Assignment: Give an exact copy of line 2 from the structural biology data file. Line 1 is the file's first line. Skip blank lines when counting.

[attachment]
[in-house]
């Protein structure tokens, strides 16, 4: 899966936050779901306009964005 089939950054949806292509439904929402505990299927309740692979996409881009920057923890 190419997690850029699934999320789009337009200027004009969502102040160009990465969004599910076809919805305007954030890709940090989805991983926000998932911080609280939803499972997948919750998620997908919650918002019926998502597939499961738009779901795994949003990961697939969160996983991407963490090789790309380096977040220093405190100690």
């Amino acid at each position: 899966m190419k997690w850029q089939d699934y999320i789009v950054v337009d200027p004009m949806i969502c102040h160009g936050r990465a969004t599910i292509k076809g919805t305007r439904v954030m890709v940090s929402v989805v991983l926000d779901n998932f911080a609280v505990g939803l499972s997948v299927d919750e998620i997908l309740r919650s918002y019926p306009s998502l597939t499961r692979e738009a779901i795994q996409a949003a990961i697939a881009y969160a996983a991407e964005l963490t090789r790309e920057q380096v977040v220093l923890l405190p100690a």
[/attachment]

């Protein structure tokens, strides 16, 4: 899966936050779901306009964005 089939950054949806292509439904929402505990299927309740692979996409881009920057923890 190419997690850029699934999320789009337009200027004009969502102040160009990465969004599910076809919805305007954030890709940090989805991983926000998932911080609280939803499972997948919750998620997908919650918002019926998502597939499961738009779901795994949003990961697939969160996983991407963490090789790309380096977040220093405190100690």